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'To see the market die on its feet would be a tragedy' - bid to cut market fees is blocked

PUBLISHED: 10:44 20 February 2019 | UPDATED: 08:51 21 February 2019

A bid to block a charges hike for two day  market traders was blocked at full council this week Picture: Nick Butcher

A bid to block a charges hike for two day market traders was blocked at full council this week Picture: Nick Butcher

Archant © 2018

Market traders will see their rents increase after an opposition bid to extend an experimental discount was lost.

Six day market charges are staying the same but two day fees are going up Picture: Nick ButcherSix day market charges are staying the same but two day fees are going up Picture: Nick Butcher

People setting out their stalls on the two day market in Great Yarmouth had benefited from a price-per-foot cut from £1.64 to 50p to encourage new stalls and help out regulars.

At Tuesday’s full council meeting Labour councillors held up their hands against a bid to put it up to £1, amid claims the reduction had not brought about any lasting improvement.

Labour councillor Michael Jeal put forward an amendment to keep the 50p rate.

He said traders turning out in the cold and wet weather week after week deserved a lift, especially when the borough council had spent so much on the ice rink and propping up St George’s Theatre to the tune of £135,000.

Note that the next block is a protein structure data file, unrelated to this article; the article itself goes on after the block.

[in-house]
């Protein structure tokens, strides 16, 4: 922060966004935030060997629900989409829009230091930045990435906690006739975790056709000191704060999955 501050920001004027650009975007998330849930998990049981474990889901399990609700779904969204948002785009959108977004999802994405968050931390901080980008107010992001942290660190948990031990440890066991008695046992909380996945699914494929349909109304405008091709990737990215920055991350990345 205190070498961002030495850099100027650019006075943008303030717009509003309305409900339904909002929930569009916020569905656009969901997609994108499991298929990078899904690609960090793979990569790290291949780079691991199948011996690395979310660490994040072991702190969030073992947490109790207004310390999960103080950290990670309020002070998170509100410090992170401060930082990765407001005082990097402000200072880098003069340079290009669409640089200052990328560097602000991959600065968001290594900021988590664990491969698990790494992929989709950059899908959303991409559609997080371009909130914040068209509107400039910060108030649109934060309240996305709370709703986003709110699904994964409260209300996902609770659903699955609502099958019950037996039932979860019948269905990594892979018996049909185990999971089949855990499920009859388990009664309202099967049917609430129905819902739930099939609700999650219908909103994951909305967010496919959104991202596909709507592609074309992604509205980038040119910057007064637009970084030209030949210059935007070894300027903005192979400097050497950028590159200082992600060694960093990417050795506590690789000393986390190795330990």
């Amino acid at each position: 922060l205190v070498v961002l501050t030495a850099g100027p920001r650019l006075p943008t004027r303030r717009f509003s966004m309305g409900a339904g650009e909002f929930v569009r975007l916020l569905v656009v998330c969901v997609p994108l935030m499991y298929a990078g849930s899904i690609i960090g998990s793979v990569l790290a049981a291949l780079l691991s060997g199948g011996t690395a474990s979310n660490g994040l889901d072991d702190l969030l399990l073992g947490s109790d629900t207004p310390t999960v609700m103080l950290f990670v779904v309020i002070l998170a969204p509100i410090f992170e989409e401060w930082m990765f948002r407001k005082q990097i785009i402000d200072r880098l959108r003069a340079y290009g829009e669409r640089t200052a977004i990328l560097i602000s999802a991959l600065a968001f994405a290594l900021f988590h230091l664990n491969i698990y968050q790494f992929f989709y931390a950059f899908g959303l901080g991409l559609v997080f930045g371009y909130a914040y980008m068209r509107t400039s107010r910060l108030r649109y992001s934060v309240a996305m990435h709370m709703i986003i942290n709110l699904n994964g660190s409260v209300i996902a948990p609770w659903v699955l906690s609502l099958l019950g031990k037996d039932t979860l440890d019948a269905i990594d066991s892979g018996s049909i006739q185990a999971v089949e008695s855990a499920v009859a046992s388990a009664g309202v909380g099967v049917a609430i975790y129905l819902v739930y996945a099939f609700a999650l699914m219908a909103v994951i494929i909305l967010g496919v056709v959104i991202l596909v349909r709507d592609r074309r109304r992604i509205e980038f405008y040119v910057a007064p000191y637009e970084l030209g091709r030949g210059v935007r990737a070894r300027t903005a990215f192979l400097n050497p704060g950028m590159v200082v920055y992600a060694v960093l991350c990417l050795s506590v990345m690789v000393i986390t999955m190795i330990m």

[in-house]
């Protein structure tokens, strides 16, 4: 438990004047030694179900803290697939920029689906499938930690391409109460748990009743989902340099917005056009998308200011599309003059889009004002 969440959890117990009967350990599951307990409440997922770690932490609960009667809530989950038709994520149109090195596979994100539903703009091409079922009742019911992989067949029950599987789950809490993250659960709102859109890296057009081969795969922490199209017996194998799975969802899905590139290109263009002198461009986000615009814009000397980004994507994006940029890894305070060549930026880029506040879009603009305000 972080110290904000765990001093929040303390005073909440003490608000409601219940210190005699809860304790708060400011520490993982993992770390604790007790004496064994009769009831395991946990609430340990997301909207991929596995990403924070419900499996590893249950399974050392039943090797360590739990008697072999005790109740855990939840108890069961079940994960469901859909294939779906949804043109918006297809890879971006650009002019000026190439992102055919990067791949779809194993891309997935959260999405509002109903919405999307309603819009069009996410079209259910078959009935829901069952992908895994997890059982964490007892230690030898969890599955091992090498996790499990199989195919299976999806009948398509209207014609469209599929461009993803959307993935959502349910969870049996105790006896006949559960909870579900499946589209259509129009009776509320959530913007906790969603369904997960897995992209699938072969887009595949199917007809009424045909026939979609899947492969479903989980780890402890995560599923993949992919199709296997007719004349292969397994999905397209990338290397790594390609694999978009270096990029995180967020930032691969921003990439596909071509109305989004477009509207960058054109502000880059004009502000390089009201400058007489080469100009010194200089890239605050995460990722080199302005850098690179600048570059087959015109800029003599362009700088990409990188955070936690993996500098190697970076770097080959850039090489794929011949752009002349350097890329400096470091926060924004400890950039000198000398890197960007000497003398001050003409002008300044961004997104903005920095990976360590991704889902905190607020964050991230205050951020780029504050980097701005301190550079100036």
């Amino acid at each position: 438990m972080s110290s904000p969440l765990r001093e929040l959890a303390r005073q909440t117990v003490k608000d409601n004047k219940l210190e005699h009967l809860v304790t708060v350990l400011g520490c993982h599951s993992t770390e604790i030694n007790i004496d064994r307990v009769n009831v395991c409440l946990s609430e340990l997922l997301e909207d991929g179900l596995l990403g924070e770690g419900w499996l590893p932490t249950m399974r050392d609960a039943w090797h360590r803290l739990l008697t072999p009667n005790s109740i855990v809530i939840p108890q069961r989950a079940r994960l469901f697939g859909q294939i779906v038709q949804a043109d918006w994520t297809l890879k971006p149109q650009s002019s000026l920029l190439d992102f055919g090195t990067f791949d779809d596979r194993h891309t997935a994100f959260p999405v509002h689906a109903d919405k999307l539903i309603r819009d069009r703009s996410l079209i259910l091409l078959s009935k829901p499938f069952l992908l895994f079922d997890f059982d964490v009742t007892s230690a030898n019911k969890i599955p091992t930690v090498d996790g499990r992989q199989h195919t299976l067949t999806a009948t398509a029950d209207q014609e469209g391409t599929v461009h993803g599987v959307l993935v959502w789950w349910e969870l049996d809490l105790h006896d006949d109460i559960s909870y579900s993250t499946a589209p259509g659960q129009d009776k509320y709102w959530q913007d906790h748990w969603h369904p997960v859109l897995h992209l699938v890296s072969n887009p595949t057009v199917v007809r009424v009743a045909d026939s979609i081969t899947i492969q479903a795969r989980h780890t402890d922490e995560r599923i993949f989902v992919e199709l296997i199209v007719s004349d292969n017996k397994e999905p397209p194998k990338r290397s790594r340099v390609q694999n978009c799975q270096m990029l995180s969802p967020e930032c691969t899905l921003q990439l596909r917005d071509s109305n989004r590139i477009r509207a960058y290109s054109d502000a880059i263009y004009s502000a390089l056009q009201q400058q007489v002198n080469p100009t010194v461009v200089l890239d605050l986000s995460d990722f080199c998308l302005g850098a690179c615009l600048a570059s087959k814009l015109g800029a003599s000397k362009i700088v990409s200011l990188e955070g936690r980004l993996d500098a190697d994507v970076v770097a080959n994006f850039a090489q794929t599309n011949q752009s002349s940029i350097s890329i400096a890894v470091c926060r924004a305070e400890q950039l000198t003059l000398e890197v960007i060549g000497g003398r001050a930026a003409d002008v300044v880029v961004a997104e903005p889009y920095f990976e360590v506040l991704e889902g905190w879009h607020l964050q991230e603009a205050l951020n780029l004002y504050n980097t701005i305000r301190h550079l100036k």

The £28,000 it would cost to carry on with the rebate could be found in “all the lovely car-parking spaces” the council was charging for, he added.

He said: “We are supposed to look after our traders, people are finding it hard.”

Labour group leader Trevor Wainwright said the saving was “a drop in the ocean” and that the measure had encouraged more traders.

“These people are struggling,” he said.

“The whole retail sector is struggling. If we can help a little bit we should. It is tough out there.”

Tony Wright said he did not think a year was long enough to properly test whether the rebate was working.

“For the sake of £28,000 it is very cheap. Yarmouth is one of the most historic markets in the country and to see it die on its feet would be a tragedy for the town centre.

“This is one small way we can repay the market traders over the many years they have been there.

“Every single week you hear of new shops closing in the town centre.

“Let’s not do the same to one of the most historic markets in the country.”

Charges on the six day market remain unchanged.

The amendment was lost by 17 votes to 15 with one abstention.

It was met with a cry of “disgraceful” from the Labour group.

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